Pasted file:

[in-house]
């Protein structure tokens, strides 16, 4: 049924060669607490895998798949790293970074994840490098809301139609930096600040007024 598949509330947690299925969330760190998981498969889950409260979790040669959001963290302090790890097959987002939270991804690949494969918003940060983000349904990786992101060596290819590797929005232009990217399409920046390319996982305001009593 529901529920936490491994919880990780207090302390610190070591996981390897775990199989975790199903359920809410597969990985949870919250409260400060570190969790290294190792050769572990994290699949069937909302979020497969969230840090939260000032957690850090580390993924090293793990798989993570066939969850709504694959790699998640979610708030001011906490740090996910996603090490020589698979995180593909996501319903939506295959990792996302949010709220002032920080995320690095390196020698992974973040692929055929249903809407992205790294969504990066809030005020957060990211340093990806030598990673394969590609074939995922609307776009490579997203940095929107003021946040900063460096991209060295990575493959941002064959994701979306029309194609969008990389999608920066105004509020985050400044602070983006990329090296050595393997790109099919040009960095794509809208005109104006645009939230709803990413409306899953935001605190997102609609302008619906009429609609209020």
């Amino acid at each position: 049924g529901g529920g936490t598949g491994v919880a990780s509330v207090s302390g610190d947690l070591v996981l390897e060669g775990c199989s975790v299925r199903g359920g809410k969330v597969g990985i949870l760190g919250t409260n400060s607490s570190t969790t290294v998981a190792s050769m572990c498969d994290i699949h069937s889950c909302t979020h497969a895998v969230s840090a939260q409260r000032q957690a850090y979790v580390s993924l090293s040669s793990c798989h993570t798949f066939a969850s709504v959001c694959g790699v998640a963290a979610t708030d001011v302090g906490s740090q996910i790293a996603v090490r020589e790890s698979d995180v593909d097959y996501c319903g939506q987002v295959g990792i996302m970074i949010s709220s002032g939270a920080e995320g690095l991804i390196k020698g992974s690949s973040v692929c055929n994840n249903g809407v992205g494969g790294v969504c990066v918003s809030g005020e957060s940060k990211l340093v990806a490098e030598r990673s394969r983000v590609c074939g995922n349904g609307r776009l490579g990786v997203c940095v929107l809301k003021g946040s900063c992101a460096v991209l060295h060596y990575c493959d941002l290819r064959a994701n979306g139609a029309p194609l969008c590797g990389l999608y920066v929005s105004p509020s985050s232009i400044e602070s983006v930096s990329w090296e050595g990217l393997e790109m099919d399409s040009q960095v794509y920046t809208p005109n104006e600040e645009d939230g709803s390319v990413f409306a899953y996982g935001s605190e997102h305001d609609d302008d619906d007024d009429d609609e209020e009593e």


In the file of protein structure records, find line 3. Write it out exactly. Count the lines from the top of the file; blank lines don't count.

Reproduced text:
């Amino acid at each position: 049924g529901g529920g936490t598949g491994v919880a990780s509330v207090s302390g610190d947690l070591v996981l390897e060669g775990c199989s975790v299925r199903g359920g809410k969330v597969g990985i949870l760190g919250t409260n400060s607490s570190t969790t290294v998981a190792s050769m572990c498969d994290i699949h069937s889950c909302t979020h497969a895998v969230s840090a939260q409260r000032q957690a850090y979790v580390s993924l090293s040669s793990c798989h993570t798949f066939a969850s709504v959001c694959g790699v998640a963290a979610t708030d001011v302090g906490s740090q996910i790293a996603v090490r020589e790890s698979d995180v593909d097959y996501c319903g939506q987002v295959g990792i996302m970074i949010s709220s002032g939270a920080e995320g690095l991804i390196k020698g992974s690949s973040v692929c055929n994840n249903g809407v992205g494969g790294v969504c990066v918003s809030g005020e957060s940060k990211l340093v990806a490098e030598r990673s394969r983000v590609c074939g995922n349904g609307r776009l490579g990786v997203c940095v929107l809301k003021g946040s900063c992101a460096v991209l060295h060596y990575c493959d941002l290819r064959a994701n979306g139609a029309p194609l969008c590797g990389l999608y920066v929005s105004p509020s985050s232009i400044e602070s983006v930096s990329w090296e050595g990217l393997e790109m099919d399409s040009q960095v794509y920046t809208p005109n104006e600040e645009d939230g709803s390319v990413f409306a899953y996982g935001s605190e997102h305001d609609d302008d619906d007024d009429d609609e209020e009593e």